Thanksgiving is over and our traditional post-holiday duck soup is simmering in the crock pot. We decided that it was time to buy some more produce today and stock up on meat again for the next week or two. We stopped at the Civic Center farmers' market and found, amazingly, 3 big boxes of raspberries for about $7. I mean, big. And they're organic! I couldn't resist. $7 is actually a chunk of change when it comes to produce, but that's some berry booty we're talking about. We also found some interesting lemons and limes. The lemons are called "sweet lemons" and are meant to be eaten like oranges. The limes were almost like lemons, sharp, bright and seedy, but somehow different tasting and very pleasant.

So I got it and all our other purchases home and set about thinking of a good use for 3 big boxes or raspberries. There's eating, of course, and I'm sure Little Moo could put away a box quite happily, but that still leaves two. Besides, it would be wimpy to let such a great creative moment go to waste.

We're also taking a break from dairy at the moment (again - time for a change) so the creaminess had to come from elsewhere. No flour, of course. I'd like to eat it, too.

Here's what happened:

Raspberry Banana Nut Pudding


1 big box (probably a pint or so) raspberries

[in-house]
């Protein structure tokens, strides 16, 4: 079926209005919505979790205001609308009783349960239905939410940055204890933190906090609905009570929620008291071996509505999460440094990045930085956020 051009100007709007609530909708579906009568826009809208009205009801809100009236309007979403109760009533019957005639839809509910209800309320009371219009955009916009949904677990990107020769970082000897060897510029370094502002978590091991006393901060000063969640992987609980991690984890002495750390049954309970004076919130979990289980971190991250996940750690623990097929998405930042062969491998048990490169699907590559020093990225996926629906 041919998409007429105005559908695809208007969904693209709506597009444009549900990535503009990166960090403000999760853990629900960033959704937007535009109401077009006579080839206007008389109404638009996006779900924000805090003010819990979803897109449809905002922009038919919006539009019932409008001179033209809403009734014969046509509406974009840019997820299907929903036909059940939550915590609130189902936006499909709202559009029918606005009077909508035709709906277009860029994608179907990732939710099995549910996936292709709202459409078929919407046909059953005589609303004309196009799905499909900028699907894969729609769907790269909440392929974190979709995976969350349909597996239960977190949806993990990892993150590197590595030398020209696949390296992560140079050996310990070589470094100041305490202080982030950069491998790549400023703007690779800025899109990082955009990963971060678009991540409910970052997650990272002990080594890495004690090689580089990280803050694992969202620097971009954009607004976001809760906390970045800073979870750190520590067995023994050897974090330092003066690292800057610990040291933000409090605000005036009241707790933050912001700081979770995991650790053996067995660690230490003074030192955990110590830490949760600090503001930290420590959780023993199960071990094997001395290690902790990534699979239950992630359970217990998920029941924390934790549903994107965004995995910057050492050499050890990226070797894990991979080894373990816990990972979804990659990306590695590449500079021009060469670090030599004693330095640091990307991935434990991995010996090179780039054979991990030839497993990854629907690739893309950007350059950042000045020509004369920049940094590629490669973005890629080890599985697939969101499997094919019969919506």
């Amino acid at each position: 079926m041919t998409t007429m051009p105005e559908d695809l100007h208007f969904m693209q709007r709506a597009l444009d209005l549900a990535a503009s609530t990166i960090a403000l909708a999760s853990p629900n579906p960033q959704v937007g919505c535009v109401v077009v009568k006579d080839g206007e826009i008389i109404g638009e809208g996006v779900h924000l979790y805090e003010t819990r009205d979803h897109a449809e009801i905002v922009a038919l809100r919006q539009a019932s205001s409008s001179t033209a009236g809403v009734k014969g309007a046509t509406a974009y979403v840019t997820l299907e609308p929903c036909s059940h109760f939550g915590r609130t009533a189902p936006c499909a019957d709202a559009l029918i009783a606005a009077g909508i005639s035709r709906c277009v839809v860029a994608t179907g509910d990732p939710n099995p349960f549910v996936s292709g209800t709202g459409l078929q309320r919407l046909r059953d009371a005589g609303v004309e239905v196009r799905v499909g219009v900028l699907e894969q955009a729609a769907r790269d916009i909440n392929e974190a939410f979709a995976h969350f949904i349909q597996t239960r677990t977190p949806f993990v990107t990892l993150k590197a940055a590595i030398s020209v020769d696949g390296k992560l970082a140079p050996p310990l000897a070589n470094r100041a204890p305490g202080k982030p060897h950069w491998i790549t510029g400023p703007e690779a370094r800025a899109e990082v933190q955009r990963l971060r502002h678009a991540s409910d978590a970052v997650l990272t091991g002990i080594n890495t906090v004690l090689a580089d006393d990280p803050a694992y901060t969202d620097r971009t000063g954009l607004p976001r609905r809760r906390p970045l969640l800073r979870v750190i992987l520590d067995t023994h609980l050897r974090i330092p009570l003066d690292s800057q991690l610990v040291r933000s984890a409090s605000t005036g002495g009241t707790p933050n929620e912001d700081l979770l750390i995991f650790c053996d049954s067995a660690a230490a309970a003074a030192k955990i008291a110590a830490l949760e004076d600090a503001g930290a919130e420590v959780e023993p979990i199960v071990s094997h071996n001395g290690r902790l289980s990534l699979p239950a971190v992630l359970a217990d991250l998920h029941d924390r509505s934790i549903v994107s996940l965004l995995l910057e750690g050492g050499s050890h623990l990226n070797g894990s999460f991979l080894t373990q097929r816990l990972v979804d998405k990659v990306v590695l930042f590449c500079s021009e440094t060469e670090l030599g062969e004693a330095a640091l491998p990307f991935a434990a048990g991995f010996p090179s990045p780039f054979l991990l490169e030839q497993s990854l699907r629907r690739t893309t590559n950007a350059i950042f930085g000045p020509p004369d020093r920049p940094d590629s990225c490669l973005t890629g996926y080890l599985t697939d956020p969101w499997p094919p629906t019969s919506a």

about 1/2 cup crispy cashews
1/4 cup raisins
3 tbs coconut milk kefir
1 ripe banana
2 rounded tbs coconut butter
juice of 1/4 lemon or sweet lime.
2 tbs gelatin
1/8 c hot water

Blend the raspberries, cashews, raisins, kefir, banana, lemon or lime juice and coconut butter well in a blender. In a small bowl, dissolve the gelatin in the hot water, then add this to the blender and also blend well.

Pour into custard cups or ramekins. Before serving, top with more raspberries and (Little Moo's request) a few raisins.

You will notice that the photo up top shows Little Moo shoveling it in. That's because, although I asked her to smile, she refused to be interrupted. I thought that spoke well of the pudding. :)

Saturday, November 7, 2009

Persimmon Paradise Ice Cream (non-dairy!)

This is a coconut milk-based ice cream, made without eggs or dairy that's sort of a dress rehearsal for Thanksgiving. I couldn't believe just how good it was right out of the ice cream maker - we'll see what it's like set and frozen tomorrow. Little Moo licked the spoon for about 10 minutes when we scooped it out to put away. It's got lots of nice fall flavors and is a pretty orangey-tan color. It would be nice topped with seasonal fruits - more persimmons, 2 colors of sliced grapes, a slice of pear or apple, maybe. Nuts would be tasty and pretty, too.

The problem I was trying to solve was that grainy watery texture that coconut milk ice cream often has. The key to the texture and richness was adding raw virgin coconut oil to the mixture as well as coconut milk kefir and regular coconut milk. The oil, which is solid below about 76 degrees F, keeps it creamy. It would also be good with just kefir, I'd think. Tangier. For a milder version, maybe just the milk.

Persimmon Paradise Ice Cream